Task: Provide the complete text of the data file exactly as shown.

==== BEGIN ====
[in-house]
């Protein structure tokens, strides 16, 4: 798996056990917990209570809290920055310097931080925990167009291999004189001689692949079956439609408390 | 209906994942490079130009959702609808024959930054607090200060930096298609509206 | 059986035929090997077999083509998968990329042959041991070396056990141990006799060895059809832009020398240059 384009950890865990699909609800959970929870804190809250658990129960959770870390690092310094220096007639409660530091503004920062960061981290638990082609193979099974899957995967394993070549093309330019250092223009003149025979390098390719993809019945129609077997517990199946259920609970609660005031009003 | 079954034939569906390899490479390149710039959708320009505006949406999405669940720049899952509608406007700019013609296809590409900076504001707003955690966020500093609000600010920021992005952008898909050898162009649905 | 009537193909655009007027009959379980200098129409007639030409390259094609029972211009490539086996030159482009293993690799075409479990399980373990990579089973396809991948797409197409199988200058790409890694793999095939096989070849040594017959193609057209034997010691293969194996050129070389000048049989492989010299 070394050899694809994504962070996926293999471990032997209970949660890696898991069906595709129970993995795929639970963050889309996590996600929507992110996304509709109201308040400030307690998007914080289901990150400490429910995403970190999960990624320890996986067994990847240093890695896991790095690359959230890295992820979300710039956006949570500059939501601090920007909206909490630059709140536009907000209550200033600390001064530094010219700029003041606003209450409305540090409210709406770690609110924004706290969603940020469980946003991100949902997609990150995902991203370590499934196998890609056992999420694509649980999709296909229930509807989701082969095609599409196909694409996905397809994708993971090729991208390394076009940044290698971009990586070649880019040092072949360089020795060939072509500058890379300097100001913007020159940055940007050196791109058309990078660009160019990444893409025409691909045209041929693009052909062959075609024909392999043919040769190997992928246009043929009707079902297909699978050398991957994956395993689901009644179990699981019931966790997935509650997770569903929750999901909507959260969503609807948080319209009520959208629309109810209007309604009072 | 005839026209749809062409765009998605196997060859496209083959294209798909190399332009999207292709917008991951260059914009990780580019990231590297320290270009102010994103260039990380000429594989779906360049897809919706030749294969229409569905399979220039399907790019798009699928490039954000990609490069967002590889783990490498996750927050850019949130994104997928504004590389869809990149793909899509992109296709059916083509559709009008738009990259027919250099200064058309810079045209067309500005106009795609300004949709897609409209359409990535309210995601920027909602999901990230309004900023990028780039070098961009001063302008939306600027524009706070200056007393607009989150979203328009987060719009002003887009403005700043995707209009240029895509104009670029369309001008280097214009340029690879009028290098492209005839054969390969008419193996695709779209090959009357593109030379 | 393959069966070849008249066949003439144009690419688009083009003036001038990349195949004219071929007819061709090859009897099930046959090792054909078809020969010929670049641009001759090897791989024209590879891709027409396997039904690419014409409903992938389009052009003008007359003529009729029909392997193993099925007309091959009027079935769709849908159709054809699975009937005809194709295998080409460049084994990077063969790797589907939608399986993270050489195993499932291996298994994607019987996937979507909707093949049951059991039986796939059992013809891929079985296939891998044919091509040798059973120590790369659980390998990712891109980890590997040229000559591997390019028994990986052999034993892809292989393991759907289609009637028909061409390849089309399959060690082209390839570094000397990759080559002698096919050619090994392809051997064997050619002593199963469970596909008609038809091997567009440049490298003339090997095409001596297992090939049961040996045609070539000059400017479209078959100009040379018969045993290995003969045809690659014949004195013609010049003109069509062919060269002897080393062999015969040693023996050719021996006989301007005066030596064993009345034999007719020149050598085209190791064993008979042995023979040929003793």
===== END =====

[in-house]
């Protein structure tokens, strides 16, 4: 798996056990917990209570809290920055310097931080925990167009291999004189001689692949079956439609408390 | 209906994942490079130009959702609808024959930054607090200060930096298609509206 | 059986035929090997077999083509998968990329042959041991070396056990141990006799060895059809832009020398240059 384009950890865990699909609800959970929870804190809250658990129960959770870390690092310094220096007639409660530091503004920062960061981290638990082609193979099974899957995967394993070549093309330019250092223009003149025979390098390719993809019945129609077997517990199946259920609970609660005031009003 | 079954034939569906390899490479390149710039959708320009505006949406999405669940720049899952509608406007700019013609296809590409900076504001707003955690966020500093609000600010920021992005952008898909050898162009649905 | 009537193909655009007027009959379980200098129409007639030409390259094609029972211009490539086996030159482009293993690799075409479990399980373990990579089973396809991948797409197409199988200058790409890694793999095939096989070849040594017959193609057209034997010691293969194996050129070389000048049989492989010299 070394050899694809994504962070996926293999471990032997209970949660890696898991069906595709129970993995795929639970963050889309996590996600929507992110996304509709109201308040400030307690998007914080289901990150400490429910995403970190999960990624320890996986067994990847240093890695896991790095690359959230890295992820979300710039956006949570500059939501601090920007909206909490630059709140536009907000209550200033600390001064530094010219700029003041606003209450409305540090409210709406770690609110924004706290969603940020469980946003991100949902997609990150995902991203370590499934196998890609056992999420694509649980999709296909229930509807989701082969095609599409196909694409996905397809994708993971090729991208390394076009940044290698971009990586070649880019040092072949360089020795060939072509500058890379300097100001913007020159940055940007050196791109058309990078660009160019990444893409025409691909045209041929693009052909062959075609024909392999043919040769190997992928246009043929009707079902297909699978050398991957994956395993689901009644179990699981019931966790997935509650997770569903929750999901909507959260969503609807948080319209009520959208629309109810209007309604009072 | 005839026209749809062409765009998605196997060859496209083959294209798909190399332009999207292709917008991951260059914009990780580019990231590297320290270009102010994103260039990380000429594989779906360049897809919706030749294969229409569905399979220039399907790019798009699928490039954000990609490069967002590889783990490498996750927050850019949130994104997928504004590389869809990149793909899509992109296709059916083509559709009008738009990259027919250099200064058309810079045209067309500005106009795609300004949709897609409209359409990535309210995601920027909602999901990230309004900023990028780039070098961009001063302008939306600027524009706070200056007393607009989150979203328009987060719009002003887009403005700043995707209009240029895509104009670029369309001008280097214009340029690879009028290098492209005839054969390969008419193996695709779209090959009357593109030379 | 393959069966070849008249066949003439144009690419688009083009003036001038990349195949004219071929007819061709090859009897099930046959090792054909078809020969010929670049641009001759090897791989024209590879891709027409396997039904690419014409409903992938389009052009003008007359003529009729029909392997193993099925007309091959009027079935769709849908159709054809699975009937005809194709295998080409460049084994990077063969790797589907939608399986993270050489195993499932291996298994994607019987996937979507909707093949049951059991039986796939059992013809891929079985296939891998044919091509040798059973120590790369659980390998990712891109980890590997040229000559591997390019028994990986052999034993892809292989393991759907289609009637028909061409390849089309399959060690082209390839570094000397990759080559002698096919050619090994392809051997064997050619002593199963469970596909008609038809091997567009440049490298003339090997095409001596297992090939049961040996045609070539000059400017479209078959100009040379018969045993290995003969045809690659014949004195013609010049003109069509062919060269002897080393062999015969040693023996050719021996006989301007005066030596064993009345034999007719020149050598085209190791064993008979042995023979040929003793």